Fig. 4
figure4

a The genetic map of chromosome 5D, distances are shown in centimorgans (cM). b A physical map of chromosome 5D, the position of markers is shown on the right. c Graphical representation of chromosome 5D of NIL-Lgt (of the left) and SIB-line (on the right), the red square indicates introgression from the Liguleless Mutant, the dots denote a centromere, and the arrow marks a ligule

Taking into account the coordinates of SNP markers on pseudomolecules 5D (3960013_002 and 1077530_0065), which flanked the Lgt gene (Fig. 3), a chromosomal region that contains this gene was determined. Gene ontology (GO) within ROI-5D in terms of a molecular function, biological process, and cellular component was used for annotation. Among the 87 ab initio–predicted genes located on ROI-5D (the 3960013_002 and 1077530_0065 interval), only 60 were annotated, in contrast to 183 out of the 187 genes identified by similarity searching in the CDS database (Additional file 10: Table S7). Among the 183 genes, the molecular function was predicted for 89, while a biological process and cellular component for 68 and 96 genes, respectively. Forty-four genes were annotated in all three GO categories. Among 35 unique biological processes the “ATP synthesis coupled proton transport” (GO:0015986, 15 proteins), “photosynthesis” (GO:0015979, 13 proteins), and “regulation of transcription, DNA-templated” (GO:0006355, 11 proteins) were dominant. Predominant molecular functions were “DNA binding” (GO:0003677), “protein heterodimerization activity” (GO:0046982), and “proton transmembrane transporter activity” (GO:0015078). Prevailing terms of each GO category are summarized in Additional file 11: Figure S4. Among annotated proteins, non of transcription factor families related to the known ligule genes (including MADS box, MYB, and SBP) were found. Nevertheless,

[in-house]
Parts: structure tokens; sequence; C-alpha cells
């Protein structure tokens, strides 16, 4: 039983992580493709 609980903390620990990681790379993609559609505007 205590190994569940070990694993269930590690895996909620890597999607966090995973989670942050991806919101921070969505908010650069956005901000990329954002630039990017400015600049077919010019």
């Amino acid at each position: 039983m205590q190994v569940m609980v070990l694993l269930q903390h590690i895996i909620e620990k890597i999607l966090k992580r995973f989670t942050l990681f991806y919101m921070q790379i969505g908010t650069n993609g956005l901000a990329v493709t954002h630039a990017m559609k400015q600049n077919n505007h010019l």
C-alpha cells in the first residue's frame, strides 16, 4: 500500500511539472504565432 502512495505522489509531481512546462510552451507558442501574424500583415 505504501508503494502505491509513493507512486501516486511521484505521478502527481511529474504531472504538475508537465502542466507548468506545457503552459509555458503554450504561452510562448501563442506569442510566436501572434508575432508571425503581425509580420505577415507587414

Discussion